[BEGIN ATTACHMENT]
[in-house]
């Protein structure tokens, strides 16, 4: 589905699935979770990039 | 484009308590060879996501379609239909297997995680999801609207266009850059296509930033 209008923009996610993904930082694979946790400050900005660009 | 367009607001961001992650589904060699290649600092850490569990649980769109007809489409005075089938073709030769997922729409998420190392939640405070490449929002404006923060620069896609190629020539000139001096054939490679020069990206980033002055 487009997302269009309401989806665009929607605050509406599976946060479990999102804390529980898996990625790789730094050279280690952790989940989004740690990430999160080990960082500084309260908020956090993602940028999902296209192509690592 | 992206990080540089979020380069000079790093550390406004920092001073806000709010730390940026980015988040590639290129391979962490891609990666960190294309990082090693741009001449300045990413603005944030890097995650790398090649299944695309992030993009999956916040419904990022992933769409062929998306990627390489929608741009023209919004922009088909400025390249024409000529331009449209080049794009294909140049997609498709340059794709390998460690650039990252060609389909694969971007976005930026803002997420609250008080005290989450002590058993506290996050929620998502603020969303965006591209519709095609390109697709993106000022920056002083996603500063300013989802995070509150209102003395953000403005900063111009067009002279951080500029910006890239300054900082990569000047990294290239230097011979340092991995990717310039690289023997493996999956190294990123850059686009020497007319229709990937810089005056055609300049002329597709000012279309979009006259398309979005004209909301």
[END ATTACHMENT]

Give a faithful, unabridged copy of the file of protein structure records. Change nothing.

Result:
[in-house]
């Protein structure tokens, strides 16, 4: 589905699935979770990039 | 484009308590060879996501379609239909297997995680999801609207266009850059296509930033 209008923009996610993904930082694979946790400050900005660009 | 367009607001961001992650589904060699290649600092850490569990649980769109007809489409005075089938073709030769997922729409998420190392939640405070490449929002404006923060620069896609190629020539000139001096054939490679020069990206980033002055 487009997302269009309401989806665009929607605050509406599976946060479990999102804390529980898996990625790789730094050279280690952790989940989004740690990430999160080990960082500084309260908020956090993602940028999902296209192509690592 | 992206990080540089979020380069000079790093550390406004920092001073806000709010730390940026980015988040590639290129391979962490891609990666960190294309990082090693741009001449300045990413603005944030890097995650790398090649299944695309992030993009999956916040419904990022992933769409062929998306990627390489929608741009023209919004922009088909400025390249024409000529331009449209080049794009294909140049997609498709340059794709390998460690650039990252060609389909694969971007976005930026803002997420609250008080005290989450002590058993506290996050929620998502603020969303965006591209519709095609390109697709993106000022920056002083996603500063300013989802995070509150209102003395953000403005900063111009067009002279951080500029910006890239300054900082990569000047990294290239230097011979340092991995990717310039690289023997493996999956190294990123850059686009020497007319229709990937810089005056055609300049002329597709000012279309979009006259398309979005004209909301």